Gee: I’m not a cop hater, I just don’t support bad police officers
I get called a lot of things. Many of which, I deserve, while many come from nowhere, especially if you know me at all. One of the things I keep getting called in comments on my posts, is “cop hater.”
Man, that couldn’t be further from the truth.
I have the utmost respect and praise for honorable men and women who put their life at risk to respond to some of the most unimaginable things day after day after day. Anyone who would put their life on the line for my safety — or my boys’ safety — is someone I admire.
But I’m not going to be a person who has a platform — where hundreds, if not thousands of people hear me on the radio, see me on TV or at events, or read my online columns — and not use it to call out bad police.
To me, a bad police professional is about as scary and loathsome of an individual there is. And I am going to call those people out every chance I get. I will call them out to honor those who serve with them who deserve our praise, prayers, and respect.
I am also going to call out another kind of police officer — the one who sees bad things happening, things that aren’t right, and does nothing to report or stop it.
I’ve talked to a lot of good law enforcement professionals in my lifetime and they often tell me that the good ones don’t say much, because they get black listed if they do. They get pushback from their bosses. They get the mean mug stares from their coworkers. And worse, they feel like their team doesn’t have their back when they are in the most vulnerable of situations.
Now tell me something — how in the world did this ever become the norm versus the exception? Why is this still a thing in the world of body cams, cell phone videos, GPS, and advanced technology?
Maybe you’ve seen it, maybe you haven’t. Yet just last Thursday there was an incident in Florida. The Broward County Sheriff’s Office promised to investigate two of its deputies for assaulting a black 15-year-old kid. An 18-second video shows the deputies — Christopher Krickovich and Sergeant Greg LaCerra — pepper-spraying the teen in the face, then banging his forehead against concrete, and punching him on the side of his head.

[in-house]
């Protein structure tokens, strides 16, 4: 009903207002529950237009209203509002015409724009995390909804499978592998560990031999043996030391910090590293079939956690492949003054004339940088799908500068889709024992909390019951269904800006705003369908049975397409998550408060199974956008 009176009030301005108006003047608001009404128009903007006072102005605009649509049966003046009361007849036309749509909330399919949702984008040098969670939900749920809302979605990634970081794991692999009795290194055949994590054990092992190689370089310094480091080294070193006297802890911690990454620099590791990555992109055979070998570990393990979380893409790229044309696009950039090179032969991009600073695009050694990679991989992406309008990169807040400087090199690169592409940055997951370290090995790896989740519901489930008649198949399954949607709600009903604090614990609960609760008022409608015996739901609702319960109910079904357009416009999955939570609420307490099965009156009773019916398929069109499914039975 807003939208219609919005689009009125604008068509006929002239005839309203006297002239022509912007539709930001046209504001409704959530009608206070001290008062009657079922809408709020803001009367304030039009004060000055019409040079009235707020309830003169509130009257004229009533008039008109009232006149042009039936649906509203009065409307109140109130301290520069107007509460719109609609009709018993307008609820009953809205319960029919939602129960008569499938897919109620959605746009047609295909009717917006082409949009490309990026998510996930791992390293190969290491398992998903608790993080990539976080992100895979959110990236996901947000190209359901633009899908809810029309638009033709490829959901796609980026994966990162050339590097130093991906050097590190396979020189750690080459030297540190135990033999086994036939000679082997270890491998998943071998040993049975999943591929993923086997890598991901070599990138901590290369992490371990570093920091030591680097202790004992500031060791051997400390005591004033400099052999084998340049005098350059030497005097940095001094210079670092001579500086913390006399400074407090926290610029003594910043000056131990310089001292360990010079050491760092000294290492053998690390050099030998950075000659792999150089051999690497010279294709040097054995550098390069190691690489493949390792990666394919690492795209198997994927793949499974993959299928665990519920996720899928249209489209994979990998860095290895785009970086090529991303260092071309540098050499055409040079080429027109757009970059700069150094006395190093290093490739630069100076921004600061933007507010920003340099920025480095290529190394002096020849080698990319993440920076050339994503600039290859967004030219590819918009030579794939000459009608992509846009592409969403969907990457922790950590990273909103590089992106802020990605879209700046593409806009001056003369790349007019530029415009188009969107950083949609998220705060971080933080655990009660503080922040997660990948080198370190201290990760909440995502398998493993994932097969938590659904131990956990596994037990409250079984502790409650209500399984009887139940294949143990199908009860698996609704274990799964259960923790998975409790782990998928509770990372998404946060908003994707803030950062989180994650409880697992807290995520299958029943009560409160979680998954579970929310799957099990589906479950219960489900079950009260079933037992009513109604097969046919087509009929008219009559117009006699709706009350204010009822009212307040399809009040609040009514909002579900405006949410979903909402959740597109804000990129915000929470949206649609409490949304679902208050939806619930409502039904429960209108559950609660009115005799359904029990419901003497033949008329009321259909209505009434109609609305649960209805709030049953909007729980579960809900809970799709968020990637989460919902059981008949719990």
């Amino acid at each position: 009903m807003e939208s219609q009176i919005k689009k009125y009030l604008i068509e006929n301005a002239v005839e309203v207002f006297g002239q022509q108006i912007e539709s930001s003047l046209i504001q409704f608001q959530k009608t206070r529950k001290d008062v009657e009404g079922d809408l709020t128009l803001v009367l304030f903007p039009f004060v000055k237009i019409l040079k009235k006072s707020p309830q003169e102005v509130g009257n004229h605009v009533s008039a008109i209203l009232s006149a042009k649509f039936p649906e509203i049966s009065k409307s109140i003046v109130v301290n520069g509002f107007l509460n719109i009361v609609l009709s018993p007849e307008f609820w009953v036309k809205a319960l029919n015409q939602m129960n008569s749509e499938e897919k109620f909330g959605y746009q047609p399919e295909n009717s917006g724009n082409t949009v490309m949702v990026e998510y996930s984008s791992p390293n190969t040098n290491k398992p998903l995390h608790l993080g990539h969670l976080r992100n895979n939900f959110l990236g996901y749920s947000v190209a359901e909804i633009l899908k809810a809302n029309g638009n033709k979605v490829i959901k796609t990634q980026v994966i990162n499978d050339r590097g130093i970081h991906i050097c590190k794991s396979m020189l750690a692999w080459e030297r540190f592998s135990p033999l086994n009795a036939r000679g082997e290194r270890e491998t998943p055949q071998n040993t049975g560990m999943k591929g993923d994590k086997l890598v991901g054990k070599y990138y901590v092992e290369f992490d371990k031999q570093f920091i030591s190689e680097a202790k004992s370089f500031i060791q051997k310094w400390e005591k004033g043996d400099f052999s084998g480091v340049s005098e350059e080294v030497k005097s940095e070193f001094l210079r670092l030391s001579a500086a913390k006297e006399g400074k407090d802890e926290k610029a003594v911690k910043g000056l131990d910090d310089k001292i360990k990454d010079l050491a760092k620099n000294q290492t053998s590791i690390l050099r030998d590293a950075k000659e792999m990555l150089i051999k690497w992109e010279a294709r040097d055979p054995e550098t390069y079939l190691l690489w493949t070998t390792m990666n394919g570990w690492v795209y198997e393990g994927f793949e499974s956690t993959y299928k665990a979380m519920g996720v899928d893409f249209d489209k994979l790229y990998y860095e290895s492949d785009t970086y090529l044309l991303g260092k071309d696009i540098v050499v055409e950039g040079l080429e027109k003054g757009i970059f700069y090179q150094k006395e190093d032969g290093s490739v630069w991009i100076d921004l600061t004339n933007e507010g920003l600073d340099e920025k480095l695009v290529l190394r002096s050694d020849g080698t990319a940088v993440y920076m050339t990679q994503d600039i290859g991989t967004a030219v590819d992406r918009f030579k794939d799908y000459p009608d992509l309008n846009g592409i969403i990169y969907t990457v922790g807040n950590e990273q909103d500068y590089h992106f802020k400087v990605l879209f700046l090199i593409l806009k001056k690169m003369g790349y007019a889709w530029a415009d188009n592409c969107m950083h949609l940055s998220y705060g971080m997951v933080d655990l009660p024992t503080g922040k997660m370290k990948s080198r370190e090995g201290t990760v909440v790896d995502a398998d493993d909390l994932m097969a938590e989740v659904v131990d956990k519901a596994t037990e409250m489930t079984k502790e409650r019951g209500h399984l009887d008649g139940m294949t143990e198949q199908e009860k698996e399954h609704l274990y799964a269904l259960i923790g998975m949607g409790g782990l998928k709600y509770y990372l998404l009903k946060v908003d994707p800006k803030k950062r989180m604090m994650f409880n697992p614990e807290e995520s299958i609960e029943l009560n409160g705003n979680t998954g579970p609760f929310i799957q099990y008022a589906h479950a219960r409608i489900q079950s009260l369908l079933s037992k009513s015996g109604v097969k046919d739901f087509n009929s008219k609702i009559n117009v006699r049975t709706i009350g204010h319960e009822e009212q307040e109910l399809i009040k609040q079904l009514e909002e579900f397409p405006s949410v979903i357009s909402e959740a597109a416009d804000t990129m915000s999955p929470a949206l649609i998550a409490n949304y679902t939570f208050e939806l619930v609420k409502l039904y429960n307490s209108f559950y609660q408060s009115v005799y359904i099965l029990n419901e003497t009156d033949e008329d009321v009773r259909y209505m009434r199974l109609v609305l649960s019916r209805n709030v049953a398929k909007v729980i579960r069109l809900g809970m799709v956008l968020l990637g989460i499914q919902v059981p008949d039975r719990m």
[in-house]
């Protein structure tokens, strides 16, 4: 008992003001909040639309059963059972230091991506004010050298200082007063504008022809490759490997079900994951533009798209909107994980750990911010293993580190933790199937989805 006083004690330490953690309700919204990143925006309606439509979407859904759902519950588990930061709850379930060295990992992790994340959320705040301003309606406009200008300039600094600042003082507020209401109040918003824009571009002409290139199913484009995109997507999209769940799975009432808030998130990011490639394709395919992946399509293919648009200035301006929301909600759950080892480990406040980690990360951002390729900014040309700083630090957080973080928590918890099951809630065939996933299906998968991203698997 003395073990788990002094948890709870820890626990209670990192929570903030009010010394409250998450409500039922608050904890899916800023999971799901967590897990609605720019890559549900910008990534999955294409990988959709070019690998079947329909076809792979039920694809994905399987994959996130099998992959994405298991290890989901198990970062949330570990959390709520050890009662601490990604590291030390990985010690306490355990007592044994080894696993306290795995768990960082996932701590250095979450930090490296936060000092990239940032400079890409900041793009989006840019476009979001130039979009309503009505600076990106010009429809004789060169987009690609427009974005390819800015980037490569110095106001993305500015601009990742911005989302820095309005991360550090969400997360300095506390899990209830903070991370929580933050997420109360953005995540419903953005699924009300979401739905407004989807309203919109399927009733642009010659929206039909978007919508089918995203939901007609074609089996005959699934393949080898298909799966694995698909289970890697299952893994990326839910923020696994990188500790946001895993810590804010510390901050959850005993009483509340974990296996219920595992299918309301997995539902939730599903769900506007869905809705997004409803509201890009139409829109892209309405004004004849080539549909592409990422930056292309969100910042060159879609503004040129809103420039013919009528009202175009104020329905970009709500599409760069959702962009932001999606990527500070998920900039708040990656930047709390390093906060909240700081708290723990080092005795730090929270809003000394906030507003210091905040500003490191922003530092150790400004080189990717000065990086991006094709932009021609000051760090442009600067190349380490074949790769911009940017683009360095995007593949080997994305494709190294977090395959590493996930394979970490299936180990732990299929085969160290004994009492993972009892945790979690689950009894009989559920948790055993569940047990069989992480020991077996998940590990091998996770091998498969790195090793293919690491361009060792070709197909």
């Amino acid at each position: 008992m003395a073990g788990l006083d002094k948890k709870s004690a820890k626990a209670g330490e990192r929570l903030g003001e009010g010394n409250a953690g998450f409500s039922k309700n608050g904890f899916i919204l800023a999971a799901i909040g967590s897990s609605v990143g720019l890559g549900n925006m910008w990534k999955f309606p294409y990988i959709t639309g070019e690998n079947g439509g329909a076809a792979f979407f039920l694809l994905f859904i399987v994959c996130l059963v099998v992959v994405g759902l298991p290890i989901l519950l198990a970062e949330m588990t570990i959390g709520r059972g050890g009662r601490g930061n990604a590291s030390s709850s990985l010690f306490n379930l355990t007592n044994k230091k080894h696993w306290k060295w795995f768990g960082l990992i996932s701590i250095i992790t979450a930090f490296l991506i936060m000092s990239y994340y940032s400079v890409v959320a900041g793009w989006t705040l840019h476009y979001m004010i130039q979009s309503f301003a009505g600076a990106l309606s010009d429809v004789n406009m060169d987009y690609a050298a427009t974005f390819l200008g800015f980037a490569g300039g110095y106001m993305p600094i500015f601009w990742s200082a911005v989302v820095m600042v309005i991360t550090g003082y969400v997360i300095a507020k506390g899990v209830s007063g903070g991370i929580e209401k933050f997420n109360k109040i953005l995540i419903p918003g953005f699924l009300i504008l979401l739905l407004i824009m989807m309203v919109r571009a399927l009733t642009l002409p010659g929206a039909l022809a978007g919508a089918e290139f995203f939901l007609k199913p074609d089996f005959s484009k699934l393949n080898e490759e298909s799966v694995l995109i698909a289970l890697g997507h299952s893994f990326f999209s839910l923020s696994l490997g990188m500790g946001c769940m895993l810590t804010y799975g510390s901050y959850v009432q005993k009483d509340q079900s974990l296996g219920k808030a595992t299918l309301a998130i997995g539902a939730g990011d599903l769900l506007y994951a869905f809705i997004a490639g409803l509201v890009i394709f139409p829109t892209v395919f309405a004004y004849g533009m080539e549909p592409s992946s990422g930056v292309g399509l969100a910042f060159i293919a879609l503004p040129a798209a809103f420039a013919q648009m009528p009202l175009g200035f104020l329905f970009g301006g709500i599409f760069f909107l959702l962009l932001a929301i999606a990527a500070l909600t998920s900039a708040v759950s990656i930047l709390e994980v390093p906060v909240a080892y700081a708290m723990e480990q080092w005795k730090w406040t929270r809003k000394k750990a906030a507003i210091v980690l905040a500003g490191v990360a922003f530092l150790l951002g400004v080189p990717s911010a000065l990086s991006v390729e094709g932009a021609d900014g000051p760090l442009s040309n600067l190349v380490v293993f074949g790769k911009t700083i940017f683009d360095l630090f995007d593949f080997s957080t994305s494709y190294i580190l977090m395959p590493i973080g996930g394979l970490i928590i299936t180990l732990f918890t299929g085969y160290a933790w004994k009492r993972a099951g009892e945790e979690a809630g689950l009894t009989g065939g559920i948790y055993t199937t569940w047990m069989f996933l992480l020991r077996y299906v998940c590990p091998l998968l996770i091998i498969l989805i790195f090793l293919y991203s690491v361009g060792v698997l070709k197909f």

I always try to be neutral. I always think “Man, this kid must have really made them mad.” I try to get the facts before reacting. But I also cannot help but think what it would be like if that was one of my boys. How would I react if it were?
According to the Washington Post, after 19-year-old Nikolas Cruz killed 17 people at Marjory Stoneman Douglas High School last February, criticism of how Broward County Sheriff’s deputies handled the shooting — including their failure to immediately enter the school when gunshots were reported — prompted an emphasis on meeting perceived threats with swift violence.
So, I’m reading comment after comment on a variety of articles about this recent incident, and people are using this other criticism to justify this one incident.
Why does that always seem to be the case for when bad cops act up? “Hey, let’s give them the benefit of the doubt.” “These officers made a mistake in how they handled this teen.”
If so, even mistakes have consequences.
We are long past due to start calling out, by name, these “good officers” who say things and do nothing. Maybe it is time to have a separate agency investigate complaints of brutality, excessive force, and systemic racial profiling. Maybe it is time we call on the good cops that we praise and respect, to step up and do the right thing.
I am many things, but being “anti-cop” is not one of those things. I do, however think that the men and women who want our respect, owe us the duty of earning it through reporting what they see, and standing up against what is not right, honorable, or just.